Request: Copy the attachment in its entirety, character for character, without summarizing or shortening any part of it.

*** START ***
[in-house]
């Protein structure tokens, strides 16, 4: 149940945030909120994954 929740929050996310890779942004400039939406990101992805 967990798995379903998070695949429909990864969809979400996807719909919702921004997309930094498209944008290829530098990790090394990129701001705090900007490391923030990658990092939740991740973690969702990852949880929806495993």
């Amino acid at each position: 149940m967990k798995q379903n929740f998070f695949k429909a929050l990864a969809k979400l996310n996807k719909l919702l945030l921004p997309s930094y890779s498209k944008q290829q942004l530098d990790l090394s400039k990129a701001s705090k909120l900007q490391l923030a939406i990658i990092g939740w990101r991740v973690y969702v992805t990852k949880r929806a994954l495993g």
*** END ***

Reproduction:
[in-house]
């Protein structure tokens, strides 16, 4: 149940945030909120994954 929740929050996310890779942004400039939406990101992805 967990798995379903998070695949429909990864969809979400996807719909919702921004997309930094498209944008290829530098990790090394990129701001705090900007490391923030990658990092939740991740973690969702990852949880929806495993």
């Amino acid at each position: 149940m967990k798995q379903n929740f998070f695949k429909a929050l990864a969809k979400l996310n996807k719909l919702l945030l921004p997309s930094y890779s498209k944008q290829q942004l530098d990790l090394s400039k990129a701001s705090k909120l900007q490391l923030a939406i990658i990092g939740w990101r991740v973690y969702v992805t990852k949880r929806a994954l495993g």